Ireland’s passport rises in power rankings

New figures show that over a million people born outside of Ireland have applied for Irish passports in the last six years.

While the UK is receiving over half a million applications, there has also been a surge in demand from non-Irish applicants in the US, Australia, South Africa and Canada.

It is no surprise that our passports were required. Ireland overtook the UK in the Passport Index this year to become the third most important passport in the world, alongside nations like the US, Norway and New Zealand.

Arton Capital’s interactive passport ranking tool (which categorizes 193 UN member countries and six territories) places the UK fourth in the ranking of power.

Ireland only requires a visa to enter 26 countries, while the UK requires a visa to enter 27 countries. The UAE tops the rankings of power, only requiring a visa to enter 18 countries.

Non-Irish applicants whose grandparents were born in Ireland or whose parents were Irish citizens at the time of their birth may apply to become Irish citizens through foreign birth registration.

There have been 15,000 applications so far this year, compared with 8,000 in 2016, the year of the UK’s Brexit vote.

Irish passport applications for people born outside of Ireland in the UK have increased from just over 51,400 in 2016 to over 90,800 this year to date.

U.S. applications soared to over 20,200 this year from over 14,600 so far, while Canadian applications have nearly doubled from just over 2,500 in 2016 to over 4,100 so far.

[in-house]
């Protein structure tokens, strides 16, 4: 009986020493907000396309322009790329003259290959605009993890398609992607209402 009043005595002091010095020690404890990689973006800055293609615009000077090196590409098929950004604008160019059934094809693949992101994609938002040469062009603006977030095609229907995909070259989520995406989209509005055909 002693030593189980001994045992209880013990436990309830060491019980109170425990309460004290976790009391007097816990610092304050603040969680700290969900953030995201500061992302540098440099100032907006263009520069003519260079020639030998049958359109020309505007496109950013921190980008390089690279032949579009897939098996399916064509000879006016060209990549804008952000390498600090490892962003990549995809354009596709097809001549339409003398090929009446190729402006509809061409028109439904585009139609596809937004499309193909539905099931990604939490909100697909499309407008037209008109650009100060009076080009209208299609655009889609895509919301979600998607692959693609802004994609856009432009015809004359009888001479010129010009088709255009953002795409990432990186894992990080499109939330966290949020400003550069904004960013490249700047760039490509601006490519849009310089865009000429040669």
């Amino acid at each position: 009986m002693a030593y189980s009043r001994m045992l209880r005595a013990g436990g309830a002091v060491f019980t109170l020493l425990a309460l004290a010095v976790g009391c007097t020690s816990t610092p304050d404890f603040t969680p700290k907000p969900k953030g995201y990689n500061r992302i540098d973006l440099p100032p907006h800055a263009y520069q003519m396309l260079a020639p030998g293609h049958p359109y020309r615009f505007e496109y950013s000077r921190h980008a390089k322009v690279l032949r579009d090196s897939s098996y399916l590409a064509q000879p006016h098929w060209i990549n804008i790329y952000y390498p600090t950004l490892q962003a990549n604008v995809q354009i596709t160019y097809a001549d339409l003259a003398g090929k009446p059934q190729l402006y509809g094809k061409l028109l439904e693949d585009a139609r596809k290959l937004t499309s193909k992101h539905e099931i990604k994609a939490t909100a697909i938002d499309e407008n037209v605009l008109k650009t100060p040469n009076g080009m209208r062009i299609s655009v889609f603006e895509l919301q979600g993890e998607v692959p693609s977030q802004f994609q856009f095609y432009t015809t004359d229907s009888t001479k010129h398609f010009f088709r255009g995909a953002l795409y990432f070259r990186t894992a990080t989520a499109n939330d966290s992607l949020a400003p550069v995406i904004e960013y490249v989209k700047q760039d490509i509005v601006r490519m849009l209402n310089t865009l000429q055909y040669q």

Since 2016 there has been an overall upward trend in applications from people born outside Ireland, with the number increasing from 112,000 in 2016 to nearly 180,000 this year to date, an increase of 60 per cent.

Ireland’s neutrality is also believed to be one of the reasons why citizenship is seen around the world as a valuable rite of passage.

In recent weeks, a US teacher named Timothy Morales, who found himself trapped in Kherson last March when the Russians entered the city, feared arrest because he was American.

When, after two months of occupation, an officer from the Russian Federal Security Service called his home in the bombed Ukrainian city, he said he was an Irishman who taught English in the city. The secret police left satisfied with his explanation.

Hrant Boghossian, co-founder of the Passport Index, said that a country’s foreign policy directly affects its people when they travel abroad.

“Ireland is known for being a neutral country in international relations. This undoubtedly improves the standing of his passport internationally – as few, if any, countries will have historical disputes or conflicts affecting relations with Ireland.

“Travellers from neutral countries like Ireland are trusted more and their passports get relatively more respect – hence less visa requirements.”

He said another key benefit of Irish citizenship is that the government here allows dual citizenship. “An Irish passport can be kept alongside a second passport which offers benefits that an Irish passport may not have. This is a hidden power that the passport possesses that other senior passports do not possess,” said Mr Boghossian. Ireland’s passport rises in power rankings

Fry Electronics Team

Fry is an automatic aggregator of the all world’s media. In each content, the hyperlink to the primary source is specified. All trademarks belong to their rightful owners, all materials to their authors. If you are the owner of the content and do not want us to publish your materials, please contact us by email – The content will be deleted within 24 hours.

Related Articles

Back to top button